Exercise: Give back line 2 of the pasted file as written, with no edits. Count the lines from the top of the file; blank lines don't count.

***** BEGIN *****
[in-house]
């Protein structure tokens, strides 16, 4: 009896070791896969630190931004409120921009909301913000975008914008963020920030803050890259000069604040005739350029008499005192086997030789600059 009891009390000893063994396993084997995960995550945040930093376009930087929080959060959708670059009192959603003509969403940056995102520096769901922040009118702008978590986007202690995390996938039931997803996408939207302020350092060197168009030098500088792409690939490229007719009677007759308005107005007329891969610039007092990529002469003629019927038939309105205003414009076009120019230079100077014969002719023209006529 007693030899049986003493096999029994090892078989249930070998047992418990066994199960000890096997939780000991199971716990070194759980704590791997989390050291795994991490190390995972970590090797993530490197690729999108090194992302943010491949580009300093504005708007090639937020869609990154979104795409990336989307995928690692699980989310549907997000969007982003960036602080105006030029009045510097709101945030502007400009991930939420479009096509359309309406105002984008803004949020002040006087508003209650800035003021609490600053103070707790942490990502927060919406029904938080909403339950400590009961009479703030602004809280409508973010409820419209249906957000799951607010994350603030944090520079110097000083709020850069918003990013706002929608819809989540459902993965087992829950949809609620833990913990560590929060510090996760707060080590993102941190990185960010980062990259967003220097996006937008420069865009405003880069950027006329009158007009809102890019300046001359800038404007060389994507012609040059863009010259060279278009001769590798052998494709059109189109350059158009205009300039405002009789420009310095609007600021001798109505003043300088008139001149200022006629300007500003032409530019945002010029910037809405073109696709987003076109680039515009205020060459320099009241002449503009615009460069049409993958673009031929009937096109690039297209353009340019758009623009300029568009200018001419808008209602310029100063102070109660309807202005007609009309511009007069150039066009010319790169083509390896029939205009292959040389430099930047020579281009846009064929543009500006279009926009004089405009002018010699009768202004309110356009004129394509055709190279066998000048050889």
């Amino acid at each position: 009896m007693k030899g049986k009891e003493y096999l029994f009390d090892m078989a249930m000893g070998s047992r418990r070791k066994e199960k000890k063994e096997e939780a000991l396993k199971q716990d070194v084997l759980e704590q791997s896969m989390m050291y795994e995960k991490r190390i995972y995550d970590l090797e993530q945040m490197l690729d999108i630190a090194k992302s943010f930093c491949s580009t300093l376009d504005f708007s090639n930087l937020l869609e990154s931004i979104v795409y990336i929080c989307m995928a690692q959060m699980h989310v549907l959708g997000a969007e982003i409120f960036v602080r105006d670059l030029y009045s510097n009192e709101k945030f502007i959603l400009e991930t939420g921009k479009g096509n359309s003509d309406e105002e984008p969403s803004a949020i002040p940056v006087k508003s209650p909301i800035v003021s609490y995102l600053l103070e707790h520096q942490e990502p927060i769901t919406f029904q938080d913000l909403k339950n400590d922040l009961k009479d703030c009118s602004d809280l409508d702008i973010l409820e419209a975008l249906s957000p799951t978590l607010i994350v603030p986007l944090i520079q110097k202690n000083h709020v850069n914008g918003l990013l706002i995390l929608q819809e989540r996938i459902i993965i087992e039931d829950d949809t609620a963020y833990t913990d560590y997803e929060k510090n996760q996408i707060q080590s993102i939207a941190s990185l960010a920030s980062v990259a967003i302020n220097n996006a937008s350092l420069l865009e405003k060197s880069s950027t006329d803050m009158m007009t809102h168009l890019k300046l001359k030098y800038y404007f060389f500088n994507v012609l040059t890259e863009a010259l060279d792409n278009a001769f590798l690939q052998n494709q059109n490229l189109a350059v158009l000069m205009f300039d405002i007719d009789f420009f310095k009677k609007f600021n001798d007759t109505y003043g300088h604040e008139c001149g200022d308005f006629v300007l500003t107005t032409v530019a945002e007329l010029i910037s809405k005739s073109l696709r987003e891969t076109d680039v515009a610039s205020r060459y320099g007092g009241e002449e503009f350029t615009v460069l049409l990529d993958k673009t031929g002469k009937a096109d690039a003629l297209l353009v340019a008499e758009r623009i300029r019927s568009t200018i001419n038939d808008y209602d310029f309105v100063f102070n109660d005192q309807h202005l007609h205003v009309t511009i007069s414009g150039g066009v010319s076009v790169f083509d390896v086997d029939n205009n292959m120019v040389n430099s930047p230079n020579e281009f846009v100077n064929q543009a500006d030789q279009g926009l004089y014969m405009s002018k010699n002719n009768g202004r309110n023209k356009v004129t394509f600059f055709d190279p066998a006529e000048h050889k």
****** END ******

């Protein structure tokens, strides 16, 4: 009896070791896969630190931004409120921009909301913000975008914008963020920030803050890259000069604040005739350029008499005192086997030789600059 009891009390000893063994396993084997995960995550945040930093376009930087929080959060959708670059009192959603003509969403940056995102520096769901922040009118702008978590986007202690995390996938039931997803996408939207302020350092060197168009030098500088792409690939490229007719009677007759308005107005007329891969610039007092990529002469003629019927038939309105205003414009076009120019230079100077014969002719023209006529 007693030899049986003493096999029994090892078989249930070998047992418990066994199960000890096997939780000991199971716990070194759980704590791997989390050291795994991490190390995972970590090797993530490197690729999108090194992302943010491949580009300093504005708007090639937020869609990154979104795409990336989307995928690692699980989310549907997000969007982003960036602080105006030029009045510097709101945030502007400009991930939420479009096509359309309406105002984008803004949020002040006087508003209650800035003021609490600053103070707790942490990502927060919406029904938080909403339950400590009961009479703030602004809280409508973010409820419209249906957000799951607010994350603030944090520079110097000083709020850069918003990013706002929608819809989540459902993965087992829950949809609620833990913990560590929060510090996760707060080590993102941190990185960010980062990259967003220097996006937008420069865009405003880069950027006329009158007009809102890019300046001359800038404007060389994507012609040059863009010259060279278009001769590798052998494709059109189109350059158009205009300039405002009789420009310095609007600021001798109505003043300088008139001149200022006629300007500003032409530019945002010029910037809405073109696709987003076109680039515009205020060459320099009241002449503009615009460069049409993958673009031929009937096109690039297209353009340019758009623009300029568009200018001419808008209602310029100063102070109660309807202005007609009309511009007069150039066009010319790169083509390896029939205009292959040389430099930047020579281009846009064929543009500006279009926009004089405009002018010699009768202004309110356009004129394509055709190279066998000048050889």